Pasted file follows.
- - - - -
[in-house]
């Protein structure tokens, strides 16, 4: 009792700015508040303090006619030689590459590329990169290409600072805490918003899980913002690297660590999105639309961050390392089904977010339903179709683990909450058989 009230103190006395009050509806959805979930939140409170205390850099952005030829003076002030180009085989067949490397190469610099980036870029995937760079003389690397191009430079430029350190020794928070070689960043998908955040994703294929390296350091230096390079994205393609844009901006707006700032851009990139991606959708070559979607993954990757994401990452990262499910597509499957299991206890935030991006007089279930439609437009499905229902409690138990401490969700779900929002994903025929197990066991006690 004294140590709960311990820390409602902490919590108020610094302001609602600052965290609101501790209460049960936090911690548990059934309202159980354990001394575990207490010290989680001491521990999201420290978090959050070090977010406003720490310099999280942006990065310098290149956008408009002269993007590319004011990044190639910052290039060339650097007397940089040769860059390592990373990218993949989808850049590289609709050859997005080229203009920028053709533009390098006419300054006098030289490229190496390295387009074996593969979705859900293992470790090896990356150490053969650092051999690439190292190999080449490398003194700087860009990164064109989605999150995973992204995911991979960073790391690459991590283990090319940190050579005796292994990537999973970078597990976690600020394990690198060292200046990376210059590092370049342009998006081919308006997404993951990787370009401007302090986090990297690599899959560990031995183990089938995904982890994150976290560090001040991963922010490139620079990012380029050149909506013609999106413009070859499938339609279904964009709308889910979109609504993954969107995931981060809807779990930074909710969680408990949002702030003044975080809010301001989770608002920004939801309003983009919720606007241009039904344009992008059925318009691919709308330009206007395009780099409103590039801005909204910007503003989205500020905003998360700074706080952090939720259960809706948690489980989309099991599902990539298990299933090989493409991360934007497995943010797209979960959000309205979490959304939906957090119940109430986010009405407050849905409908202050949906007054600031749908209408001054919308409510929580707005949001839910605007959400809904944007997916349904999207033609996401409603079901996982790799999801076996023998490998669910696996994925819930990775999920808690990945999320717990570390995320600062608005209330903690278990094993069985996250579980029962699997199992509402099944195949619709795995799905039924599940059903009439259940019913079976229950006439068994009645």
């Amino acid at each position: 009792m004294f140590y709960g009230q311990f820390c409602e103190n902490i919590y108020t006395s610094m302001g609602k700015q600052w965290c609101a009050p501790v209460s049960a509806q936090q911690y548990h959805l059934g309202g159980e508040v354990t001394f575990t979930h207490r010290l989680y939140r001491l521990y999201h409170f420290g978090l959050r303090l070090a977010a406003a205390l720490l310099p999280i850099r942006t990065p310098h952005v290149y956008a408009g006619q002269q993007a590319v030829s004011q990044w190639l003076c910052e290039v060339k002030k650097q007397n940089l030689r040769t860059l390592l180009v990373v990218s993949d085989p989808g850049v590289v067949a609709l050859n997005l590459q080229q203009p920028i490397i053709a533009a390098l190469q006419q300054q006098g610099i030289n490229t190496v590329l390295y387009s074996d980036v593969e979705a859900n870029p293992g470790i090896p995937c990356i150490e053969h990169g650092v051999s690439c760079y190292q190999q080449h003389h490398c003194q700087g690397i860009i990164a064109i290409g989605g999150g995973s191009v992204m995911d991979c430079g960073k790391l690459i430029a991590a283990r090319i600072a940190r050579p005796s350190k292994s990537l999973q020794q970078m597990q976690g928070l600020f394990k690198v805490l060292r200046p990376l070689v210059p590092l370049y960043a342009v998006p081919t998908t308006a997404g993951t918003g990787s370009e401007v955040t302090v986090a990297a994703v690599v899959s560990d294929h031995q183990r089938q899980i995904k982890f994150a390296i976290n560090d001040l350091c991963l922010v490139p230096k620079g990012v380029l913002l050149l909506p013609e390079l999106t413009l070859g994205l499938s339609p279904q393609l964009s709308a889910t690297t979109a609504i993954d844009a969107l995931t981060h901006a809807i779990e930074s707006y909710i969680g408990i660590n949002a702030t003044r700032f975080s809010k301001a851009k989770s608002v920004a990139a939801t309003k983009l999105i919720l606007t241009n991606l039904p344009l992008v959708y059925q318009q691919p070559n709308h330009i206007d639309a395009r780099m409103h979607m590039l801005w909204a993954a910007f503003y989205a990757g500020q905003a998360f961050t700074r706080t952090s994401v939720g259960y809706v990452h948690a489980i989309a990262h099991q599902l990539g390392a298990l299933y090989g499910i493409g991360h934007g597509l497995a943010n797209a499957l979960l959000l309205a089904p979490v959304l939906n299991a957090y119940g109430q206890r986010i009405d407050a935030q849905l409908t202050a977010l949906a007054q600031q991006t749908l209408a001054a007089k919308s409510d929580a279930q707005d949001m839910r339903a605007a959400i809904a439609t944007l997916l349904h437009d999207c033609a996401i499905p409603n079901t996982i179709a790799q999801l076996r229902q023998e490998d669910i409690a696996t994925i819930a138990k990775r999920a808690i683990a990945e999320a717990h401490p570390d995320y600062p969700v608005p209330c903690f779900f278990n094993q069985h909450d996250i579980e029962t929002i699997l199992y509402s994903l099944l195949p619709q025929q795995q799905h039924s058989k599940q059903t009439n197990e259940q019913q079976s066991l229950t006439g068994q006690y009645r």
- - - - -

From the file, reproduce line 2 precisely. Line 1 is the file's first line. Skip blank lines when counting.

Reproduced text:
């Protein structure tokens, strides 16, 4: 009792700015508040303090006619030689590459590329990169290409600072805490918003899980913002690297660590999105639309961050390392089904977010339903179709683990909450058989 009230103190006395009050509806959805979930939140409170205390850099952005030829003076002030180009085989067949490397190469610099980036870029995937760079003389690397191009430079430029350190020794928070070689960043998908955040994703294929390296350091230096390079994205393609844009901006707006700032851009990139991606959708070559979607993954990757994401990452990262499910597509499957299991206890935030991006007089279930439609437009499905229902409690138990401490969700779900929002994903025929197990066991006690 004294140590709960311990820390409602902490919590108020610094302001609602600052965290609101501790209460049960936090911690548990059934309202159980354990001394575990207490010290989680001491521990999201420290978090959050070090977010406003720490310099999280942006990065310098290149956008408009002269993007590319004011990044190639910052290039060339650097007397940089040769860059390592990373990218993949989808850049590289609709050859997005080229203009920028053709533009390098006419300054006098030289490229190496390295387009074996593969979705859900293992470790090896990356150490053969650092051999690439190292190999080449490398003194700087860009990164064109989605999150995973992204995911991979960073790391690459991590283990090319940190050579005796292994990537999973970078597990976690600020394990690198060292200046990376210059590092370049342009998006081919308006997404993951990787370009401007302090986090990297690599899959560990031995183990089938995904982890994150976290560090001040991963922010490139620079990012380029050149909506013609999106413009070859499938339609279904964009709308889910979109609504993954969107995931981060809807779990930074909710969680408990949002702030003044975080809010301001989770608002920004939801309003983009919720606007241009039904344009992008059925318009691919709308330009206007395009780099409103590039801005909204910007503003989205500020905003998360700074706080952090939720259960809706948690489980989309099991599902990539298990299933090989493409991360934007497995943010797209979960959000309205979490959304939906957090119940109430986010009405407050849905409908202050949906007054600031749908209408001054919308409510929580707005949001839910605007959400809904944007997916349904999207033609996401409603079901996982790799999801076996023998490998669910696996994925819930990775999920808690990945999320717990570390995320600062608005209330903690278990094993069985996250579980029962699997199992509402099944195949619709795995799905039924599940059903009439259940019913079976229950006439068994009645």